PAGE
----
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Michigan hockey series preview: Western Michigan

The newly-christened No. 1 team in the country goes home-and-home with an in-state rival.

Duel In The D: Michigan v Michigan State Photo by Dave Reginek/Getty Images

For the second year in a row, the Michigan Wolverines’ hockey team has begun its season 4-0. But this year’s start has been far more impressive, with big wins against No. 5 Minnesota Duluth and No. 1 Minnesota State last week.

Last season’s Wolverines were promptly swept by Notre Dame after their unbeaten start, though, and lost five out of their next six overall. This year’s Wolverines, freshly ranked No. 1 in both the USCHO and USA Hockey polls for the first time since Oct. 2011, will attempt to avoid that fate this weekend against Western Michigan.

The casual fan probably won’t bat an eye at mention of Western Michigan’s hockey program, but the Broncos are actually ranked 16th in the nation per USA Hockey’s rankings (17th in the USCHO poll). That’s higher than all but three teams Michigan’s scheduled to face the rest of the year.

WMU plays in the NCHC, which is maybe the toughest conference in college hockey. The Broncos are somewhat of an afterthought there: they’ve made only one NCAA Tournament in eight seasons in the eight-team league. But last season provided reasons for optimism. WMU went 10-12-3, but ended the regular season on a five-game winning streak which included a victory over Frozen Four-bound St. Cloud State and a sweep of Minnesota Duluth. The Broncos also took the Bulldogs to overtime in the NCHC Tournament.

While Pat Ferschweiller is in his first season as head coach, his team is one of the most experienced in all of college hockey. All but three skaters and one goaltender have returned for 2021-22. Of WMU’s 77 goals and 135 assists a season ago, 95.8 percent of them are back.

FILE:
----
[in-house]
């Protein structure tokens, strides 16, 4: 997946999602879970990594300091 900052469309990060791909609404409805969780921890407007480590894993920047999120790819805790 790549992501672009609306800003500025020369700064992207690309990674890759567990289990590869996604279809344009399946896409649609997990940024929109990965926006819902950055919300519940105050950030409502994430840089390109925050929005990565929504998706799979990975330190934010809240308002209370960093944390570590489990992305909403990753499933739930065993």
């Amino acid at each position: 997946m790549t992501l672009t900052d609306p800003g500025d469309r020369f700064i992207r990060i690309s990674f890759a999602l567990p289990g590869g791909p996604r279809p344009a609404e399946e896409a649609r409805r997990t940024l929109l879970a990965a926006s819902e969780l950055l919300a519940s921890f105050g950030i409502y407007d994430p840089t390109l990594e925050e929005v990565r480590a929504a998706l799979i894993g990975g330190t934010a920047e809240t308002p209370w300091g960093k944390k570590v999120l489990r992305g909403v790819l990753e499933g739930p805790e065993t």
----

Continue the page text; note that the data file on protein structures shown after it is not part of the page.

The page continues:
Considering both of these factors, expectations were relatively high for the Broncos this season, and things have gone according to plan so far. WMU beat Ohio State 3-1 in an exhibition game on Oct. 2, and swept Ferris State, 4-0 and 4-3, in a home-and-away last weekend.

Western Michigan’s best player is Ronnie Attard, a junior defenseman who cracked the All-NCHC First Team a year ago and was a preseason all-conference selection this season. In 25 games in 2020-21, Attard was the Broncos’ second-leading scorer with eight goals and 14 assists. This season, the Philadelphia Flyers prospect has a goal and an assist.

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Ronnie Attard was a third-round draft pick of the Philadelphia Flyers in 2019.
Photo by Andy Lewis/Icon Sportswire via Getty Images

The Broncos’ main goal-scoring threat is fifth-senior forward Ethen Frank, who put in 13 last year and leads the team with three goals and two assists on this young season. Passing-wise, senior forward Drew Worrad (5G, 18A in 2020-21) leads the way. WMU has a pretty deep offense — 10 players who recorded 10 points last season — so if Attard, Frank or Worrad is off, the likes of Paul Washe, Josh Passolt and Cole Gallant can all up.

In goal is Brandon Bussi, a massive goalie at 6-foot-5 and 210 pounds, who went 18-12-4 with a .910 save percentage as a freshman in 2019-20. Bussi suffered a lower-body injury early last season and the Broncos suffered through subpar goaltending with him out, but in three games as a starter he went 2-1 with the team’s best goals-allowed average and save percentage. This year, Bussi’s started both games and stopped 41-of-44 shots.

Even in its wins last week, Michigan had cold stretches, such as the first 10 minutes against Minnesota Duluth and the second period against Minnesota State. Eliminating those will be a priority against a solid Bronco team, as will maintaining better discipline. Much better discipline.

The Wolverines have taken 26 penalties in four games and surrendered at least five power plays in all of their games, and Western Michigan scored on 30 percent of its power plays in 2020-21, which ranked second in the nation. If there’s an area the Broncos can exploit, it’s with the man advantage — as long as it doesn’t come back to bite them. Michigan’s own power play has been excellent so far, scoring on seven of 14 chances, and WMU was just 43rd out of 51 teams in killing off penalties a year ago (75.3 percent).

If Michigan stays out of the box and doesn’t get too high on itself after winning the Duluth Ice Breaker, the Wolverines should improve to 6-0. But they won’t see a better opponent until they host No. 13 Notre Dame Nov. 19-20, and the Broncos are not to be taken lightly.

Puck drop for Friday night’s game at Yost Ice Arena is scheduled for 7:30 p.m., with the game being televised on BTN+. Saturday’s game at Lawson Arena in Kalamazoo is set for a 7 p.m. start and will be televised on NCHC.TV (subscription required).